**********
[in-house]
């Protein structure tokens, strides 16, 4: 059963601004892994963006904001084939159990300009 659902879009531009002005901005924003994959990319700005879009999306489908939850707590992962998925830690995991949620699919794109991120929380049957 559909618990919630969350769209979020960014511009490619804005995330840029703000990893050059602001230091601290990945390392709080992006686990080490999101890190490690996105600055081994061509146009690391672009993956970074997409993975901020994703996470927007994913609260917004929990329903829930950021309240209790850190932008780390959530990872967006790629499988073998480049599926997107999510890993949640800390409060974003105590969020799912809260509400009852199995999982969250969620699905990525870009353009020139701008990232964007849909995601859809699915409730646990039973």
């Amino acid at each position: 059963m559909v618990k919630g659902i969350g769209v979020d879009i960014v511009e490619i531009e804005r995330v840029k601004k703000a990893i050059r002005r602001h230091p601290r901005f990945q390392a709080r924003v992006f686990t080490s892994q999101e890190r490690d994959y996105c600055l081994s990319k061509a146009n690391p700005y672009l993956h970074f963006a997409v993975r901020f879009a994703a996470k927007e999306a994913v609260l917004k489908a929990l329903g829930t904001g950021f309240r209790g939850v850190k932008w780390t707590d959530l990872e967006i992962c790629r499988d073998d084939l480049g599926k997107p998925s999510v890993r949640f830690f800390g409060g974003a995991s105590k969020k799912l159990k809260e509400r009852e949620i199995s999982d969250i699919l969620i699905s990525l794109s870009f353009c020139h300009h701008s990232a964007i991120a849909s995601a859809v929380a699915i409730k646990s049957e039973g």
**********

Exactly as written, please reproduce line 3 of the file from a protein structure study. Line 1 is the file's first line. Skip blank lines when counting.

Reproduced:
């Amino acid at each position: 059963m559909v618990k919630g659902i969350g769209v979020d879009i960014v511009e490619i531009e804005r995330v840029k601004k703000a990893i050059r002005r602001h230091p601290r901005f990945q390392a709080r924003v992006f686990t080490s892994q999101e890190r490690d994959y996105c600055l081994s990319k061509a146009n690391p700005y672009l993956h970074f963006a997409v993975r901020f879009a994703a996470k927007e999306a994913v609260l917004k489908a929990l329903g829930t904001g950021f309240r209790g939850v850190k932008w780390t707590d959530l990872e967006i992962c790629r499988d073998d084939l480049g599926k997107p998925s999510v890993r949640f830690f800390g409060g974003a995991s105590k969020k799912l159990k809260e509400r009852e949620i199995s999982d969250i699919l969620i699905s990525l794109s870009f353009c020139h300009h701008s990232a964007i991120a849909s995601a859809v929380a699915i409730k646990s049957e039973g």